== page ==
The movements of the camera in Melville's Un flic attempt to overcome one of the most inscrutable divides in existence.
The Story of Temple Drake grapples with the unbidden, unsettling force of emergent sexuality.
Fellini is the master of blurring the lines between the real and the surreal, demonstrating the overriding imbrication of the familiar and the fantastic. In The White Sheik, currently playing at NYC's Film Forum, he inspires wonder and bemusement.
Although enjoyable in that sweeping big picture kind of way, there is nothing subversive to be found in Ted Gioia's Music: A Subversive History.
In Climate Machines, Fascist Drives, and Truth, political theorist William E. Connolly explores how our assumption that the world is made for us has led us into a dangerous complacency.
The Film Forum in New York City is showing Yasujirô Ozu's Tokyo Twilight for a limited time from Friday, 8 November to Thursday, 14 November. This is a film that one needs to savor and contemplate, a film that captures the tribulations of this world and the evanescent truth that lies beneath them.
Bellocchio's best work, Fists in the Pocket (I pugni in tasca) is key to understanding the stark shift Italian cinema experienced in moving from the post-realism phase of the 1950s into the experimentalism, social commentary, and surrealism of the 1960s.
The key to understanding Burt Lancaster's contribution to film lies in the physicality of his portrayals. Film Forum, New York, showcases many of his films starting today.
It is the impossible demand placed on the woman that drives the engine of Agnès Varda's One Sings, the Other Doesn't.
Luchino Visconti's oft-misunderstood Death in Venice (Morte a Venezia) tenderly explores how beauty stares back at us and demands that we accept and acknowledge its terrible contradictions.
Ingmar Bergman's Shame is one of his few films so blatantly concerned with the impositions of the external world,as opposed to the internal, subjective aspects of life.
Franz of Berlin Alexanderplatz doesn't occupy a privileged space of sovereignty over the world. He's not the avatar for divine individuality that we so often take ourselves to be.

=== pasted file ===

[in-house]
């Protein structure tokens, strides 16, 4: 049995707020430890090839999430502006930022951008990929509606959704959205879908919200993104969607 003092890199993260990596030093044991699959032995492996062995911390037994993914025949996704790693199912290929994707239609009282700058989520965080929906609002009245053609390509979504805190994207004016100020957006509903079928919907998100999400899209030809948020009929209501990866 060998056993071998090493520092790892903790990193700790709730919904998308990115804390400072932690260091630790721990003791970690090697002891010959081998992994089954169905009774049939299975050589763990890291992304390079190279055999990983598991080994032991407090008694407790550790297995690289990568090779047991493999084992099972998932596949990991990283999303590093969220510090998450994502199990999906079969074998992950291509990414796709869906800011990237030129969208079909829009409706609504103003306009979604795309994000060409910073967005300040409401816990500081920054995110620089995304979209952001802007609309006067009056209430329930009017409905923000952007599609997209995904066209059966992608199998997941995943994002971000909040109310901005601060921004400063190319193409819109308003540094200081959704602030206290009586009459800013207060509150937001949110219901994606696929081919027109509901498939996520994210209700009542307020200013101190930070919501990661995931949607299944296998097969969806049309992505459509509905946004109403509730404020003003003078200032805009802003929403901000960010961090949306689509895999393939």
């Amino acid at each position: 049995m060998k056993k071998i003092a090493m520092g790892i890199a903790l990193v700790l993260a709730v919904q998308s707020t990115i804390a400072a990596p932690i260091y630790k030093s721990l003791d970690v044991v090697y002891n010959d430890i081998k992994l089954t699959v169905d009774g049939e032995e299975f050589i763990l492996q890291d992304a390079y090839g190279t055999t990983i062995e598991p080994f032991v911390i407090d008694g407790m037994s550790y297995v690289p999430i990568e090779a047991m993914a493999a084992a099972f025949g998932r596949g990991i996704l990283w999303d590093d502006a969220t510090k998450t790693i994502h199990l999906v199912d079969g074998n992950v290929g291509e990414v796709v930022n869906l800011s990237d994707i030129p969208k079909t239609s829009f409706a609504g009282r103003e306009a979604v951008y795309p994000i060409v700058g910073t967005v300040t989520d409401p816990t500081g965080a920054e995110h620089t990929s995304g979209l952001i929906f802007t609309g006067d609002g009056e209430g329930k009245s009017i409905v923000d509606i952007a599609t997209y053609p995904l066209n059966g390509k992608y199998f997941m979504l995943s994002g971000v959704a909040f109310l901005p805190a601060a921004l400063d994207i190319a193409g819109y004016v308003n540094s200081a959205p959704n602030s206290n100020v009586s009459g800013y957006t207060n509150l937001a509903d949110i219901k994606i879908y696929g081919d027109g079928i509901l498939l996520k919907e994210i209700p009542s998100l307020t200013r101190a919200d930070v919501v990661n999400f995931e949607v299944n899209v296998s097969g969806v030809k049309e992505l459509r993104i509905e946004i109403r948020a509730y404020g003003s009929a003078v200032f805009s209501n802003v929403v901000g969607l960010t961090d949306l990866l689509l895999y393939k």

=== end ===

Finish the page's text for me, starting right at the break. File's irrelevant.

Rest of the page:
Childhood friends are tricky. They're the friends you leave behind but can never completely escape. Elaine May conveys this with disruptive technique in Mikey and Nicky.
Kierkegaard's existential rumination on our impossible relation to an incommensurable and unknowable God informs much of Bergman's work, and most certainly Scenes from a Marriage.
The soul projects meaning onto a world that resists it. This is the plight of existence for Poe.
One way to understand the form of Walther Ruttmann's Berlin, Symphony of a Great City, is to see it as producing states of flow that reinforce a flat ontology among humans, animals, machines, buildings, bodies of water, etc.
Chekhov is engaging with an underlying, rumbling, non-event that pervades life and yet is nearly always blithely ignored. His stories move us in their ability to excavate this subterranean, haunting static that informs all experience.
The inability to communicate truthfully and accurately runs like a red thread through the course of Robert M. Young's western, The Ballad of Gregorio Cortez.
There's a rotten core at the center of Lubitsch's Heaven Can Wait. No matter how engaging I find Haskell and Sariss's enchantment with the film, I cannot accede to their critical adulation of it and of Henry.
At the Crossroads of Pity and Revolt: Intensity and Time in Lino Brocka's 'Manila in the Claws of Light'
Lino Brocka's Manila in the Claws of Light seethes with rage against colonial oppression without ever becoming overt agitprop.